Pregolya soma sniff out prey on the acid trail

Japanese Pregolya catfish Plotosus japonicas able to feel their "mustache" small changes in the acidity of water around the bottom hiding the worms on which the fish prey.

Ugrevoy catfish Plotosus japonicas lives on the southern Japanese Islands, eating worms and crustaceans, which are looking at night on the bottom. Among the fishermen of P. japonicas does not enjoy great popularity – his fins are equipped with venomous spines, a shot which can cause severe pain and prolonged inflammation. But wonderful this catfish not only poisonous weapons. As found by researchers from the University of Kagoshima and the University of Louisiana, P. japonicas have an interesting ability – they can locate prey by traces of acid.

These fish, like all catfishes, the head is a kind of appendages-the"whiskers". The researchers noticed that the "whiskers" of P. japonicas are particularly sensitive to changes in concentration of carbon dioxide and hydrogen ions in the water. Of hydrogen ions determines the acidity of the medium, and further experiments have shown that fish are guided by the fluctuations of acidity, when looking for food.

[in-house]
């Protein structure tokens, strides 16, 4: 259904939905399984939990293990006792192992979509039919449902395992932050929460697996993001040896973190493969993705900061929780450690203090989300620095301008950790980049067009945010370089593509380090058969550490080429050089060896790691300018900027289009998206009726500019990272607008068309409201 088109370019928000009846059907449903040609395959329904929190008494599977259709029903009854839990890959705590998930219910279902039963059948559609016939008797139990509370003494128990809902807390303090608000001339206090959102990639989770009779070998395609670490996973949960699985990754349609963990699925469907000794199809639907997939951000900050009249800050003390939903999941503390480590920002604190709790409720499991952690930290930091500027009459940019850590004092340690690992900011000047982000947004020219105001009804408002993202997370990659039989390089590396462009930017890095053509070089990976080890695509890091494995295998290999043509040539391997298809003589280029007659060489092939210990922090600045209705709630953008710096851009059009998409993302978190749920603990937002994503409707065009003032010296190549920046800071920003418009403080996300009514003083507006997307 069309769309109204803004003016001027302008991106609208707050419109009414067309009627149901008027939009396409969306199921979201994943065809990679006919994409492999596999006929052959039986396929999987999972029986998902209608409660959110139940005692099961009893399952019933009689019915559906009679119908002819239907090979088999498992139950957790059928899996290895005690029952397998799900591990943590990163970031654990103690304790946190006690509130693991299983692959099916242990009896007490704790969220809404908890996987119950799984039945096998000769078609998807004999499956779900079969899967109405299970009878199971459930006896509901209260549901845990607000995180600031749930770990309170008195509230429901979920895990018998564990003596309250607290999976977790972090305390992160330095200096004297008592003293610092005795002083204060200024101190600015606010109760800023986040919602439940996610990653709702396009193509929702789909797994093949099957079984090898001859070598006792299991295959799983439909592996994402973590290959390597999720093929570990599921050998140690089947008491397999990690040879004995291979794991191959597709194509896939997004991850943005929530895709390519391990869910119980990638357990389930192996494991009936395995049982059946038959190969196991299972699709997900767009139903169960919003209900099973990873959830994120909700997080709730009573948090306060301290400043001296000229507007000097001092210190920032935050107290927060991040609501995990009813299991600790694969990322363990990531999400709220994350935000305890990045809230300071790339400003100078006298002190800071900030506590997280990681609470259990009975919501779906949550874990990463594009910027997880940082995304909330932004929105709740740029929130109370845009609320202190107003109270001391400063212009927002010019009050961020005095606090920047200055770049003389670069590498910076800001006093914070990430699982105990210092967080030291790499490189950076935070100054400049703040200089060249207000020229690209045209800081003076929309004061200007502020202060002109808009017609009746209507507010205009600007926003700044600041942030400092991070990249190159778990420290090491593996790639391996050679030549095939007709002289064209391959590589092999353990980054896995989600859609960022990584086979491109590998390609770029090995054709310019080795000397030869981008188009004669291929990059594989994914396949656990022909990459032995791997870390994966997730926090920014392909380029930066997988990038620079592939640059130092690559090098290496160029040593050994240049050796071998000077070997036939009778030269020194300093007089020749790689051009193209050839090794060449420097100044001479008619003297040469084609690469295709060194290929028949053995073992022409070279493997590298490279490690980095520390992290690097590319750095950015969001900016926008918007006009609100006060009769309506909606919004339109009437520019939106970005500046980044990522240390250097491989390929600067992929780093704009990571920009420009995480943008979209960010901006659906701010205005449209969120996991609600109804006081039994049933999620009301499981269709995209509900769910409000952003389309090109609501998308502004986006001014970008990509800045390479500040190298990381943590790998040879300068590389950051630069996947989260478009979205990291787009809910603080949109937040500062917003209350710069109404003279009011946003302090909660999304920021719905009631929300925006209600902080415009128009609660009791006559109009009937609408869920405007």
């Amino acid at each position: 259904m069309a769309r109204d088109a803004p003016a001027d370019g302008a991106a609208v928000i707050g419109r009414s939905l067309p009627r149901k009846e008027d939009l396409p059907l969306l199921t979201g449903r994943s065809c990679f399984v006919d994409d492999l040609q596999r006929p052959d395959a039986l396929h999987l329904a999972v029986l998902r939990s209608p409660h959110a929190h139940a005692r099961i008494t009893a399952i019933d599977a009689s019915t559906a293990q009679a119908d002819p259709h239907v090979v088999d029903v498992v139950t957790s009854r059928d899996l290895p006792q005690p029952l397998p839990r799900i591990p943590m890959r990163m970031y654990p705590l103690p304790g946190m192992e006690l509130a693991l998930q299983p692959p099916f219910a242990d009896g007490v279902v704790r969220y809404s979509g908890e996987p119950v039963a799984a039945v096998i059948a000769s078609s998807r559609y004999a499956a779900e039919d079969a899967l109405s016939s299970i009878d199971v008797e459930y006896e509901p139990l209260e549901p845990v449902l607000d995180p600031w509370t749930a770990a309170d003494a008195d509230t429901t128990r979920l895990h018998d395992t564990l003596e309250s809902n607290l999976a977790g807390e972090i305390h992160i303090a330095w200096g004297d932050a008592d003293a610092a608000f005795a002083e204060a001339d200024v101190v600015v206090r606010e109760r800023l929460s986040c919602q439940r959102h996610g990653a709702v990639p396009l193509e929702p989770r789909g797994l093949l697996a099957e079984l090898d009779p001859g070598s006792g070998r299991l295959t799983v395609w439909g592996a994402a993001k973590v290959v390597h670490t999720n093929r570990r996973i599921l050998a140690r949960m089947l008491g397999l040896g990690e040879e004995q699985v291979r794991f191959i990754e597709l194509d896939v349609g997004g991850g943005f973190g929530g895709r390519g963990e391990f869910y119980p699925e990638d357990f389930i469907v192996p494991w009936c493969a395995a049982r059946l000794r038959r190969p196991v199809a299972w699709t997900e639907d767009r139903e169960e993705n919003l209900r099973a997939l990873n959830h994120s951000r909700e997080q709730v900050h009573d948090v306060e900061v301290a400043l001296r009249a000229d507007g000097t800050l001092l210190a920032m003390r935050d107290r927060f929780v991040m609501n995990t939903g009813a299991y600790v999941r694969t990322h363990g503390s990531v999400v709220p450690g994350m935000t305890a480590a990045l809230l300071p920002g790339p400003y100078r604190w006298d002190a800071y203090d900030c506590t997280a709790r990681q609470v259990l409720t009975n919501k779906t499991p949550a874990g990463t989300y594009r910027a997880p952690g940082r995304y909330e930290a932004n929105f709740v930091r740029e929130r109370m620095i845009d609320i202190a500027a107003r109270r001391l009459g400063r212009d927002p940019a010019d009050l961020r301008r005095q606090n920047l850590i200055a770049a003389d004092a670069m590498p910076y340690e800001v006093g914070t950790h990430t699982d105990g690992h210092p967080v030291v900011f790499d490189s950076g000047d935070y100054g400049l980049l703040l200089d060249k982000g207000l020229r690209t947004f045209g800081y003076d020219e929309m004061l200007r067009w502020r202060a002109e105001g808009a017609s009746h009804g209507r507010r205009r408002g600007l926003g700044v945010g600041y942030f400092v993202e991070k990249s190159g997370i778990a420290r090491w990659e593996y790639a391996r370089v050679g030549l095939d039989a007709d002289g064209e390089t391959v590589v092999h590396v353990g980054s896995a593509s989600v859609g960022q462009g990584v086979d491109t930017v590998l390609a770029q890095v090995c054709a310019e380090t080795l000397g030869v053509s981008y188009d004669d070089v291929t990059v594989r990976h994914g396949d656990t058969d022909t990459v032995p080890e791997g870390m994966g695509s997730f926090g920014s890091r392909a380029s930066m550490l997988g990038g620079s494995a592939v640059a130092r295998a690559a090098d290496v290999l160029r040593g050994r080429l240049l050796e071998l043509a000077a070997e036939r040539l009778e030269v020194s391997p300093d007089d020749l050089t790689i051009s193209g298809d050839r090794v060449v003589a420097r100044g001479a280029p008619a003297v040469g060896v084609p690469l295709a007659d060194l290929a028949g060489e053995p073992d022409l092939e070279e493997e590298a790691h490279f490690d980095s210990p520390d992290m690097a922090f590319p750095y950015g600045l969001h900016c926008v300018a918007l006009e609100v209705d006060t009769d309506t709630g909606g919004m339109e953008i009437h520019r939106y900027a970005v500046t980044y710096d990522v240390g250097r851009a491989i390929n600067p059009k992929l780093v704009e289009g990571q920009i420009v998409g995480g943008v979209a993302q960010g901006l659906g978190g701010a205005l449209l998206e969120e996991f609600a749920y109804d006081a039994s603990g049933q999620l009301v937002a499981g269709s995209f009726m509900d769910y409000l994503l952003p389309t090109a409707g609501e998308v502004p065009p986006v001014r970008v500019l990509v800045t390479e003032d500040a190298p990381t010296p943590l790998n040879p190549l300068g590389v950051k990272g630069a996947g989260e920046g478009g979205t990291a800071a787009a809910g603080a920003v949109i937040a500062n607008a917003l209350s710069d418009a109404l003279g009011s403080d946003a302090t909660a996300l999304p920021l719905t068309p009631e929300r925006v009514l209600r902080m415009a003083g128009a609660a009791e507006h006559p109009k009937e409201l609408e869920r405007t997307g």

When P. japonicas planted aquarium with worms, then fish most of the time spent there where I was hiding worms as it turned out, the worms slightly sakaleli the water around yourself, increasing the concentration of hydrogen ions and thus lowering the pH. The researchers tried to fool soms in arranging aquarium artificial plots with high acidity, but without any worms. The deception was a success – P. japonicas was drawn to these places, although no production was not there. Soma found that smells sour, even in complete darkness. Obviously, this ability has P. japonicas is very useful, as they, as we said in the beginning, come out to hunt at night.

As the researchers write in their article in Science, the best catfish whiskers to detect changes in the acidity if the water pH is 8.1 and 8.2, that is, as in sea water. If the acidity is higher than usual (for example, pH=8,0), P. japonicas no longer feel where the acid is more and where less. Although these catfish have become the first species of fish that can feel the "smell of acid", the authors believe that this ability has many other types, you only need to look.

From an environmental point of view, the new data cause more trouble to treat the acidification of the oceans in a high carbon dioxide content in the atmosphere – among other adverse effects excess acid may simply deny some fishes ability to find food.



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